Kerala, a land of magical fables and lyrical stories. A land that I first discovered through its stories. Growing up as I did, reading stories told by the many gifted writers of my country. Stories that were so intensely humane that I couldn’t help but be drawn into that world, a world of overwhelmingly beautiful landscapes teeming with life that drew its very living force from a culture that was both singular and diverse at once. A culture that had welcomed many a different people from places near and far, a culture that absorbed and grew alongside its people, as the land went through a rich and varied history of its own.
From rambling along the river Nila unravelling and understanding human emotions through Anita Nair’s Mistress to being thrown into the heady spice gardens of Salman Rushide’s The Moors Last Sigh, I had journeyed through Kerala vicariously for years. If I had just about got a taste of the cultural pluralism of Kerala then, through the eyes Rushdie’s narrator, Moor, who comes from a family which began when a Goan Catholic of Portuguese descent married a Cochin Jew of Spanish descent. It was on my road trip through Kerala in 2018 aboard the Kerala Blog Express that I actually got to witness it and live it.
& when I saw this film by Kerala Tourism for their campaign Human By Nature I couldn’t help but feel it all over again. That magic in the everyday, the power of human stories, the bond between us and the nature that surrounds us and envelopes us in its warm hug.
Kumarakom on Vembanad Lake
On my last trip there, as our houseboat made its way back from Alleppey drifting along lazily on the backwaters, we sat on the deck of our houseboat gazing at the idyllic scenery watching the villages go by. And on a whim decided to make a quick pit stop at one of them. Kumarakom.
Kumarakom on Vembanad Lake, Kerala’s largest and India’s longest lake is a cluster of tiny islands that is famous not just for its sprawling bird sanctuary but also for being a quieter alternative to Alleppey. Making it the ideal destination for those looking to get a feel of the Kerala backwaters, but at a leisurely pace.
As we got off our boat onto the meandering dirt path into the village, afternoon was just turning to evening and the village was stirring back to life, and I couldn’t help but think of a life where afternoon siestas were but a way of life!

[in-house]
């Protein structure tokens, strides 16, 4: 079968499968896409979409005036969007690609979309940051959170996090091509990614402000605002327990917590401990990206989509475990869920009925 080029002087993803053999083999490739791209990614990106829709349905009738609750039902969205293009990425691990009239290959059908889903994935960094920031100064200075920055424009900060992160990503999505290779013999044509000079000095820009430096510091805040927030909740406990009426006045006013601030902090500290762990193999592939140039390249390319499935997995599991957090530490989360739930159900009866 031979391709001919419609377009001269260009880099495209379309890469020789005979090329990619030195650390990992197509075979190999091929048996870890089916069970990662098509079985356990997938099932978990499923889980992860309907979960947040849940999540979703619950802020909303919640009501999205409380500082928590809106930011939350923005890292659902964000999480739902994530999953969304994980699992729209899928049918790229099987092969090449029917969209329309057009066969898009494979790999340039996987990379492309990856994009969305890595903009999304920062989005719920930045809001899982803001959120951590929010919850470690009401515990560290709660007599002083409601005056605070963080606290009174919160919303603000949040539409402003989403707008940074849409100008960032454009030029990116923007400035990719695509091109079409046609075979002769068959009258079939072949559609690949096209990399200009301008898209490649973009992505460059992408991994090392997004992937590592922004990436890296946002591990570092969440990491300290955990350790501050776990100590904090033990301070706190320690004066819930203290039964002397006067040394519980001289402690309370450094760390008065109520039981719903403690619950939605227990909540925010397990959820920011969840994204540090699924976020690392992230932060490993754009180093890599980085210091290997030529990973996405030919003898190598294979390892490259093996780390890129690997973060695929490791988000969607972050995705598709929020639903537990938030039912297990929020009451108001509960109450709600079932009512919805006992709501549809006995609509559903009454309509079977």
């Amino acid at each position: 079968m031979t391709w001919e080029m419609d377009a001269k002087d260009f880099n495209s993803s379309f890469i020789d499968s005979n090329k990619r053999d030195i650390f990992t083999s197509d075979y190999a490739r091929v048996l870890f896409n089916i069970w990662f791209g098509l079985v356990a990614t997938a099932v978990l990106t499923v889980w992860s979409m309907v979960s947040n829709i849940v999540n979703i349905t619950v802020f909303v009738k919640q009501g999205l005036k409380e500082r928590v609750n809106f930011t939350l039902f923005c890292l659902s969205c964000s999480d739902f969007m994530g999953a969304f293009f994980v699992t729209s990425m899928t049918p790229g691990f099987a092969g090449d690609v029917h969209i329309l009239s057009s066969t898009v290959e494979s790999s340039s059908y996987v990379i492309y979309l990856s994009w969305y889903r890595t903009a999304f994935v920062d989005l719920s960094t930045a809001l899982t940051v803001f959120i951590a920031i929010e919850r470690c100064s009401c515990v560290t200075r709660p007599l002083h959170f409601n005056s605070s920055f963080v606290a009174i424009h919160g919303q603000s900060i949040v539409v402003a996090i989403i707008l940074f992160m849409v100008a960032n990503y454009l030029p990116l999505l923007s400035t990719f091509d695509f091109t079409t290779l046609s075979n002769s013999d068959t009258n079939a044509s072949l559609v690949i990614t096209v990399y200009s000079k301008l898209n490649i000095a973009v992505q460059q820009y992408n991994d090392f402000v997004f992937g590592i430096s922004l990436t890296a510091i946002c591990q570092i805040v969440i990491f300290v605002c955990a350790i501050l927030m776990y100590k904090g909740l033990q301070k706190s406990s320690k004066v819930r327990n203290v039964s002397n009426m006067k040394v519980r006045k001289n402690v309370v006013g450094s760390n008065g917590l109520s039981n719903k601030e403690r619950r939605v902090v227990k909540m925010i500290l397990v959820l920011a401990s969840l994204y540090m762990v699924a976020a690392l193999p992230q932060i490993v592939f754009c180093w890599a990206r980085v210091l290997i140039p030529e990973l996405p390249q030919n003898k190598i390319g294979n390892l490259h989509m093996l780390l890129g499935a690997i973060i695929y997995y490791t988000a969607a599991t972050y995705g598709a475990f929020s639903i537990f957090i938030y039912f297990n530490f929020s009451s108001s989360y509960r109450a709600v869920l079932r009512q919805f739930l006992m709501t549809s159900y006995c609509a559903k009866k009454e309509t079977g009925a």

Experiencing village life at Kumarakom
Walking through the village we were greeted with welcoming smiles and that was all the encouragement that our curiosity needed. We spent our evening stopping at houses, crossing over wooden bridges to nearby farms, looking in on people going about their business.
Sometimes even trying our hand at these jobs to sometimes just being content watching. We got to meet and talk to people working at varied traditional jobs – from coir making and mat weaving to catch net fishing and toddy tapping.
Travel today has evolved beyond checking off things to do on a pre planned itinerary. Seeking authentic experiences, connecting with the land that we are travelling through local people, food, customs and culture has become the very essence of travel. To have experienced this, a slice of life along the Vembanad Lake in Kumarakom, Kerala surely made us human all over again.
Here’s to a renewed sense of appreciation to everything ‘Human by Nature’, to a life of peace and oneness where man, animal and nature co exist in symbiotic harmony.
For magic can exist in a land where majestic beings are not just revered as gods and loved as family but also get to star in celebrated stories. Take for instance, Sooryamangalam Sreeganeshan, the elephant who is the narrator and protagonist of The Tusk That Did The Damage by Tania James.
NOTE: This is a sponsored post written in collaboration with Kerala Tourism under the Human by Nature campaign. The content of the post is completely my own, drawn from my own experiences in Kerala.